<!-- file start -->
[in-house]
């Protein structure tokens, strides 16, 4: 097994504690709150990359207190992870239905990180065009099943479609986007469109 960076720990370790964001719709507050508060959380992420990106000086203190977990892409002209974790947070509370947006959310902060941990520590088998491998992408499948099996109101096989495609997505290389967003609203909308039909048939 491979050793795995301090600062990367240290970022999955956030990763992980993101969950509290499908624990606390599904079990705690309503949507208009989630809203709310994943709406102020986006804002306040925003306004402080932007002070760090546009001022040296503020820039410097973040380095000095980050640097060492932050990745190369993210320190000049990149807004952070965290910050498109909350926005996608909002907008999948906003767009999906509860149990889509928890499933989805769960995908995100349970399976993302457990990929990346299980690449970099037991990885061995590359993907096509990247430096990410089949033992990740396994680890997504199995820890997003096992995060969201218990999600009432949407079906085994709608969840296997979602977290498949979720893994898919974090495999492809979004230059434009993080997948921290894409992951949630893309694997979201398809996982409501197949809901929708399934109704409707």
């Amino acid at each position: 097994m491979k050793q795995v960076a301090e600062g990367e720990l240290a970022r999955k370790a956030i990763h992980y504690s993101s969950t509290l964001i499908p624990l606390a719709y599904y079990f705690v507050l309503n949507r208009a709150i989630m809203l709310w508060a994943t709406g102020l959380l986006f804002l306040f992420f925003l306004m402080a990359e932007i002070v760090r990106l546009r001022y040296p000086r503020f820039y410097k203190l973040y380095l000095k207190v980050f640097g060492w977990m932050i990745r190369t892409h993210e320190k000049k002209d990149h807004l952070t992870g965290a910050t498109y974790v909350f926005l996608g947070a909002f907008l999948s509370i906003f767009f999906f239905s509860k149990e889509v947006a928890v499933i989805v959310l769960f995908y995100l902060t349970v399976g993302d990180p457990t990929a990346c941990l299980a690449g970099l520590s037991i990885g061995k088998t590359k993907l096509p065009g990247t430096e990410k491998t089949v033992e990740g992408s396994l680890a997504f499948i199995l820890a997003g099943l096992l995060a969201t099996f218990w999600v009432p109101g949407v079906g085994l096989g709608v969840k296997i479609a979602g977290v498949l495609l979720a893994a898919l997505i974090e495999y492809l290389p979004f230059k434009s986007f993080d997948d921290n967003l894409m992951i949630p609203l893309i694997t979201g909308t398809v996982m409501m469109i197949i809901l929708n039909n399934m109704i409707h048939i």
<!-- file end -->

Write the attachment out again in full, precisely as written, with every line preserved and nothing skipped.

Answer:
[in-house]
């Protein structure tokens, strides 16, 4: 097994504690709150990359207190992870239905990180065009099943479609986007469109 960076720990370790964001719709507050508060959380992420990106000086203190977990892409002209974790947070509370947006959310902060941990520590088998491998992408499948099996109101096989495609997505290389967003609203909308039909048939 491979050793795995301090600062990367240290970022999955956030990763992980993101969950509290499908624990606390599904079990705690309503949507208009989630809203709310994943709406102020986006804002306040925003306004402080932007002070760090546009001022040296503020820039410097973040380095000095980050640097060492932050990745190369993210320190000049990149807004952070965290910050498109909350926005996608909002907008999948906003767009999906509860149990889509928890499933989805769960995908995100349970399976993302457990990929990346299980690449970099037991990885061995590359993907096509990247430096990410089949033992990740396994680890997504199995820890997003096992995060969201218990999600009432949407079906085994709608969840296997979602977290498949979720893994898919974090495999492809979004230059434009993080997948921290894409992951949630893309694997979201398809996982409501197949809901929708399934109704409707």
């Amino acid at each position: 097994m491979k050793q795995v960076a301090e600062g990367e720990l240290a970022r999955k370790a956030i990763h992980y504690s993101s969950t509290l964001i499908p624990l606390a719709y599904y079990f705690v507050l309503n949507r208009a709150i989630m809203l709310w508060a994943t709406g102020l959380l986006f804002l306040f992420f925003l306004m402080a990359e932007i002070v760090r990106l546009r001022y040296p000086r503020f820039y410097k203190l973040y380095l000095k207190v980050f640097g060492w977990m932050i990745r190369t892409h993210e320190k000049k002209d990149h807004l952070t992870g965290a910050t498109y974790v909350f926005l996608g947070a909002f907008l999948s509370i906003f767009f999906f239905s509860k149990e889509v947006a928890v499933i989805v959310l769960f995908y995100l902060t349970v399976g993302d990180p457990t990929a990346c941990l299980a690449g970099l520590s037991i990885g061995k088998t590359k993907l096509p065009g990247t430096e990410k491998t089949v033992e990740g992408s396994l680890a997504f499948i199995l820890a997003g099943l096992l995060a969201t099996f218990w999600v009432p109101g949407v079906g085994l096989g709608v969840k296997i479609a979602g977290v498949l495609l979720a893994a898919l997505i974090e495999y492809l290389p979004f230059k434009s986007f993080d997948d921290n967003l894409m992951i949630p609203l893309i694997t979201g909308t398809v996982m409501m469109i197949i809901l929708n039909n399934m109704i409707h048939i």